Good post; a lot of the benefits you list are speculative but seem plausible to me.
I also have experience in BP debating (though I've only attended a handful of competitions), and while I can't speak for other debating formats, in BP there is very little scope for awarding people points on the basis of their rhetorical style or how confidently they speak; in theory, debates are judged on the strength of arguments presented. (I know this is a point you were getting at in your post, but I think it's worth stating it explicitly.) In practice, of course, judges have various biases, but then I'm not sure the situation would be much different with the judges of anti-debates.
I begin with splitting my donations between cause areas: currently, 60% to longtermism and 40% to animal welfare. And then I decide which funds/orgs to give to from there.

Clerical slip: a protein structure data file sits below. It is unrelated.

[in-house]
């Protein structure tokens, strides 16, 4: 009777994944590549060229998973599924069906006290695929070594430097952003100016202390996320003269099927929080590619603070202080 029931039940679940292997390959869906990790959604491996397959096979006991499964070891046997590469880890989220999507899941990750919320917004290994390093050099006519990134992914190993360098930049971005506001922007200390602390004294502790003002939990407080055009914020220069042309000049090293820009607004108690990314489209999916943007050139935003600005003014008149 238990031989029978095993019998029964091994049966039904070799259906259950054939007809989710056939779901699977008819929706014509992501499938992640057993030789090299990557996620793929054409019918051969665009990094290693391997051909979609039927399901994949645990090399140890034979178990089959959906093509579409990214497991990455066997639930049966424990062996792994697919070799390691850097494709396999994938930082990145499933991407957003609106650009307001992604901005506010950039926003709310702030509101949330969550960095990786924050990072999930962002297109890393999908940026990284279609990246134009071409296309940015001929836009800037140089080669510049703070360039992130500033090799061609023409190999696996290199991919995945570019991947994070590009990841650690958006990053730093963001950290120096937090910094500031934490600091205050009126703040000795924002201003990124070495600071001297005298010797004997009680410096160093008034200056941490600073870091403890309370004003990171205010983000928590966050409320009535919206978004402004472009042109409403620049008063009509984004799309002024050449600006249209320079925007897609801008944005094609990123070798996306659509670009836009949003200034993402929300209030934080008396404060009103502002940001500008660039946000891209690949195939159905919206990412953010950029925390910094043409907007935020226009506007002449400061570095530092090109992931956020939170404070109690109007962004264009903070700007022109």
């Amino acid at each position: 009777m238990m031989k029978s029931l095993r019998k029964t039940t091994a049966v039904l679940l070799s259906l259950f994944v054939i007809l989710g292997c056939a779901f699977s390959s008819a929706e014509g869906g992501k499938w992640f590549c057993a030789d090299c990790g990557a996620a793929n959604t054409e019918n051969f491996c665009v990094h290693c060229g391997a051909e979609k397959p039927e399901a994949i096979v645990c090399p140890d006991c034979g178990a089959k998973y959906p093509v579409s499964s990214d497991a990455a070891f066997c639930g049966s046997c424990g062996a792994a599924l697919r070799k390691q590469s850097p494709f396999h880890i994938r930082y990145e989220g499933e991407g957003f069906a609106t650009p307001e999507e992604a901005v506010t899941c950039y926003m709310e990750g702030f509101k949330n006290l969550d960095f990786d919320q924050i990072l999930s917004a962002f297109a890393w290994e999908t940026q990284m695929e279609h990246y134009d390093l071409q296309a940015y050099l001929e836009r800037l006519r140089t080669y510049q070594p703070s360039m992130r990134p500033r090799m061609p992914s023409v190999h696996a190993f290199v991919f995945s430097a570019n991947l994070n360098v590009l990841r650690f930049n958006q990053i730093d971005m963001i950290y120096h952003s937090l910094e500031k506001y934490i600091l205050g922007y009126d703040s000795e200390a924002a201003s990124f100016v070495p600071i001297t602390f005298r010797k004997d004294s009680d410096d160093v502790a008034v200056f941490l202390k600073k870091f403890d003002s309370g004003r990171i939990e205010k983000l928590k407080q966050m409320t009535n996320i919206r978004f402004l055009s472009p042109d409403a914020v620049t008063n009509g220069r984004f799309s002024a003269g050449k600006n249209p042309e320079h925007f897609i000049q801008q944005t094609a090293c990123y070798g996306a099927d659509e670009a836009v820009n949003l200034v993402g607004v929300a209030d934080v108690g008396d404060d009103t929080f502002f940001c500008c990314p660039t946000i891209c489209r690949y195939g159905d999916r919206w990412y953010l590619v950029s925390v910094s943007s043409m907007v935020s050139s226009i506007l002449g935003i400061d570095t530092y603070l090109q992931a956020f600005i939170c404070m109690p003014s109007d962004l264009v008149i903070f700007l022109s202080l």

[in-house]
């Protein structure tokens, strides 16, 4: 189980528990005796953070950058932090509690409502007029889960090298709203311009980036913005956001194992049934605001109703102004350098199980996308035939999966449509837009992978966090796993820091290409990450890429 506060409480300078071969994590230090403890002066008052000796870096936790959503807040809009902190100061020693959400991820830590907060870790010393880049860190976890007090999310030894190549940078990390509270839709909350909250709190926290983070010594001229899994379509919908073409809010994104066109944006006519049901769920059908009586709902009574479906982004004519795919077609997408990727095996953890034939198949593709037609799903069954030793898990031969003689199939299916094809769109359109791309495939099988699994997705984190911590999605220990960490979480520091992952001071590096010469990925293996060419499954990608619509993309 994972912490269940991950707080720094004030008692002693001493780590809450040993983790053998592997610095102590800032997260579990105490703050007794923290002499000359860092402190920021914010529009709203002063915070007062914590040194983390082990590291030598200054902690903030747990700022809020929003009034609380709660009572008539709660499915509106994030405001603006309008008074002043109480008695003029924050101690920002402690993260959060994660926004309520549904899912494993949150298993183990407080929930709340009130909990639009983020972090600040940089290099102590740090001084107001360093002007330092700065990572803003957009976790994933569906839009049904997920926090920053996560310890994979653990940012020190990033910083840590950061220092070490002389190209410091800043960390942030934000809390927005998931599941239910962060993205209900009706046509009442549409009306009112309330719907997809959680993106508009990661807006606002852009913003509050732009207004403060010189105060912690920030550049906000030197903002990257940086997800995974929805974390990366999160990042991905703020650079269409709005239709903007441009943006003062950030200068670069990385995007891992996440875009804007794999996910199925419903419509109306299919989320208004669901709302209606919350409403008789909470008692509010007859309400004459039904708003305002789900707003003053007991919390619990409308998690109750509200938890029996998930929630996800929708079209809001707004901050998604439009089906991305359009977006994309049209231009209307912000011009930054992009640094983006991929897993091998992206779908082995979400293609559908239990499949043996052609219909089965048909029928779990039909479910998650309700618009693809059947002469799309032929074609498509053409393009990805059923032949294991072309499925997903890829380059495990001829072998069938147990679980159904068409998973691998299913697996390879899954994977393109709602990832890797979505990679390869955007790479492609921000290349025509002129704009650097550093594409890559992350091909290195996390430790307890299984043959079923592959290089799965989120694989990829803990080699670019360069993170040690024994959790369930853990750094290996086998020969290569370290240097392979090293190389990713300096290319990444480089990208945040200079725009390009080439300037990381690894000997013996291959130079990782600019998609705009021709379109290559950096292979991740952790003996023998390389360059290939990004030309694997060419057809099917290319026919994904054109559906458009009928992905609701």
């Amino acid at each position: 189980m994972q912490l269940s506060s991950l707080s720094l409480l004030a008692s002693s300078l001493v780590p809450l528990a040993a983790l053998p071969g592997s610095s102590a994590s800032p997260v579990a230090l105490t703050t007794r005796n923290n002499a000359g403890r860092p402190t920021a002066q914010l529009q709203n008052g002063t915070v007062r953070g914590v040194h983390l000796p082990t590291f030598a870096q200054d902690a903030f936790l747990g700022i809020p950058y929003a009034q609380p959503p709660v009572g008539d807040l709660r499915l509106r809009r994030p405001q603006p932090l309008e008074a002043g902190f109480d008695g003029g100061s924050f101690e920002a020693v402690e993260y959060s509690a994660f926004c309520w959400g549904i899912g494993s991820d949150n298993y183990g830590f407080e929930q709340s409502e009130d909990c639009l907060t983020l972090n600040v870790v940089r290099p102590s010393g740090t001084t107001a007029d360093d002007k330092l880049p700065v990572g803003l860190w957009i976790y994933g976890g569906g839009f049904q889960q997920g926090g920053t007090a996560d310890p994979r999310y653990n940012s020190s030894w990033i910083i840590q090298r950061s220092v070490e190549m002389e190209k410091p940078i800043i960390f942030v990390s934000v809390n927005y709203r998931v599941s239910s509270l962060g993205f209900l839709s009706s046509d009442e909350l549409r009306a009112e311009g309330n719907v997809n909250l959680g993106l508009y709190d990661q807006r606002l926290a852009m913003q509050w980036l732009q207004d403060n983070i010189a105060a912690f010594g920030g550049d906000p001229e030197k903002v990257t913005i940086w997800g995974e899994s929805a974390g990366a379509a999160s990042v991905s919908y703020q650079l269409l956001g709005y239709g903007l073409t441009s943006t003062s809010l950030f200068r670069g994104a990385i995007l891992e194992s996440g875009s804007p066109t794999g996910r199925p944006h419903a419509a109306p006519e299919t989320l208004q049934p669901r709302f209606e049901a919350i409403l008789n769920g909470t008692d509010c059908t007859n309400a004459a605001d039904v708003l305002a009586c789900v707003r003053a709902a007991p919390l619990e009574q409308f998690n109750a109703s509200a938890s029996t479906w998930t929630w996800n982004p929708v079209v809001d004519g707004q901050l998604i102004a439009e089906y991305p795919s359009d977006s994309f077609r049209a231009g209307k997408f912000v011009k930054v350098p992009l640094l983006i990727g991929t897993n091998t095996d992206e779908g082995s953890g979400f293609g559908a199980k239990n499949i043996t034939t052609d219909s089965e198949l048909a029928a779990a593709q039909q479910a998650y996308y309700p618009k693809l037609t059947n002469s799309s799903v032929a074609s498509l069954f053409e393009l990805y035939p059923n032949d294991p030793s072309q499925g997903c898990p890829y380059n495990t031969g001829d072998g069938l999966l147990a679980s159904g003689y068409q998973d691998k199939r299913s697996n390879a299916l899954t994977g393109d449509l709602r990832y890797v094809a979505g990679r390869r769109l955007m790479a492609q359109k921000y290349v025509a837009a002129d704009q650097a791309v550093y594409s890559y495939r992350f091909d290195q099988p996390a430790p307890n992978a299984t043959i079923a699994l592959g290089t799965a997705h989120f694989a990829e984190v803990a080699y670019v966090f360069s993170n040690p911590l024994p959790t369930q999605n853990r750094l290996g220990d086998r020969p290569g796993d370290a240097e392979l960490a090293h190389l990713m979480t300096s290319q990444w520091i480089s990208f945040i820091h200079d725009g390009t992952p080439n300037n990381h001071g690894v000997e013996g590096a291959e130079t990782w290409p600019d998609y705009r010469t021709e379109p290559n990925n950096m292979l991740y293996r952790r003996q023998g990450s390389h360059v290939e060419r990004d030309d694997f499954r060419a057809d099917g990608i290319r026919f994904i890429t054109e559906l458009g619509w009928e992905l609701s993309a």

This month, that is:
30% Long-term future fund
30% Longtermism Fund (Longview Philanthropy)
30% Animal Welfare Fund
5% Good Food Institute
I'm becoming more comfortable with 'diversifying' my donations; 2 months ago I was just giving to the Long-term Future Fund and the Animal Welfare Fund.
For me, I think a big reason I'm starting to diversify is that while I trust that the folks at all these orgs know how to spend money more effectively than I do, it perhaps makes sense to trust multiple teams of experts in case there's a more general failure at one of them. Hope that makes sense.